Laboratoire de systèmes robotiques LSRO

Animal-Robot Interaction

Alexey Gribovskiy, Francesco Mondada


chicken-robot interaction

Robots that can be accepted by animals as conspecifics are great tools for behavioral biology. Indeed, every element of robotic behavior can be programmed and controlled thus we can test response of animals to various signals emitted by robots. This gives an opportunity to address more interesting question on the individual and collective level than the traditional study of behavior by observation. Our research group participated in several research projects on animal-robot interaction.

Leurre project


Before joining the Laboratory of Robotic Systems Dr. Mondada was a local EPFL coordinator of the FET project Leurre within the Autonomous System Laboratory. The Leurre project (September 1, 2002 to August 31, 2005) was dealing with animal-machine interaction between robots and cockroaches. In this pioneering example of mixed society of cockroaches and robots, the robots were accepted as members of the animal society, could participate to the social decisions and could influence the social decisions and thus the animal behavior. For more details see the Leurre project website.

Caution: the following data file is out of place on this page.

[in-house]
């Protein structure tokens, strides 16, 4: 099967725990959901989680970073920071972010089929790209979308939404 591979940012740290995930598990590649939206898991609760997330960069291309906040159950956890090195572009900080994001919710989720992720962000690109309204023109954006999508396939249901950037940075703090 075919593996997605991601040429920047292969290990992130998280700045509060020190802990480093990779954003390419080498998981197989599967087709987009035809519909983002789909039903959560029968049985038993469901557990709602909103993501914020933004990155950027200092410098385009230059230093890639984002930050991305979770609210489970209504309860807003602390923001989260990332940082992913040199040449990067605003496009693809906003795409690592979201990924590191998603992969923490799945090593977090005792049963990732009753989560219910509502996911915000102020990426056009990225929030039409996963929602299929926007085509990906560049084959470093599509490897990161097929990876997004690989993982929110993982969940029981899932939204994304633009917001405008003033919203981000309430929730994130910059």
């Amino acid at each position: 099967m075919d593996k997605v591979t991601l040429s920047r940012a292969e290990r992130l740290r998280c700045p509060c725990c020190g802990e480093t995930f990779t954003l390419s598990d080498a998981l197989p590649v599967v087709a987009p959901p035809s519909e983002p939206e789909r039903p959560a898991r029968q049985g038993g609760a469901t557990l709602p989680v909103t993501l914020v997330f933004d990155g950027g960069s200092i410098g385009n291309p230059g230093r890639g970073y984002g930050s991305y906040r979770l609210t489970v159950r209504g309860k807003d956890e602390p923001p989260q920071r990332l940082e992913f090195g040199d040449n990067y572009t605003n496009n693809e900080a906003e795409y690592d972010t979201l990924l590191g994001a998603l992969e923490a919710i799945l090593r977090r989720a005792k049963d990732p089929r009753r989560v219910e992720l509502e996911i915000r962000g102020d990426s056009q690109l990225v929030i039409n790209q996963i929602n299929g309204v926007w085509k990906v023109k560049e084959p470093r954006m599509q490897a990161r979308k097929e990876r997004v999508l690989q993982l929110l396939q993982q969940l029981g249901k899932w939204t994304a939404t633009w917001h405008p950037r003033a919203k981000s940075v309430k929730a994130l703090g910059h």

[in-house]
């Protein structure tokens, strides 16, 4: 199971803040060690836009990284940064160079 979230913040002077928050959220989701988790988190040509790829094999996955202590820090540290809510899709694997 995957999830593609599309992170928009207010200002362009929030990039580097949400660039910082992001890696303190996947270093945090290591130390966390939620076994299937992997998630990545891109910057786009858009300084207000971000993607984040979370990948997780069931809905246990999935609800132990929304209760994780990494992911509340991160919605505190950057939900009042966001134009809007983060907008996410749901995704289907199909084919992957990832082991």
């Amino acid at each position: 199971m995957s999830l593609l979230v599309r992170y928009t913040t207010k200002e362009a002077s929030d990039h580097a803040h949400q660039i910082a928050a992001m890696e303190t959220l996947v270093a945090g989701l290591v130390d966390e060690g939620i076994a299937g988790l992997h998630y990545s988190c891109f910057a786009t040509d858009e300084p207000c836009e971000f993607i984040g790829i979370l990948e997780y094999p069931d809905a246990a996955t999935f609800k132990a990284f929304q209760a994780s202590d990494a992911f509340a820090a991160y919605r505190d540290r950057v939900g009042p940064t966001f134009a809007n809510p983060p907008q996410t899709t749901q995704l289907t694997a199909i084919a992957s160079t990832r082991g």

Mixed society of robots and vertebrates

chicken-robot interaction

In this Swiss National Science Foundation funded project the goal was to study group behavior of young chicks of the domestic chicken by using autonomous mobile robot. The interaction between the robot and animals was based on the visual feedback. This project demonstrated the example of a mixed group of vertebrates and autonomous robots interacting with each other and where animals accept robots as members of the group.

Robotic zebrafish


The goal of this project is to make a robot that can be socially integrated into a fish school, that is, accepted by animals as a member of the group and able to interact with the animals by using relevant communication channels. An intended purpose of such a robot is to be a tool in studies of social and collective animal behavior that demand "insider" capabilities, that is, the use of artificial agents considered by the animals as group-mates. We chose the zebrafish (Danio rerio) as a model animal, since it is one of the most important vertebrate model organisms in genetics, developmental biology, neurophysiology and biomedicine.

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Francesco Mondada

Laboratoire de Systèmes Robotiques
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CH-1015 Lausanne
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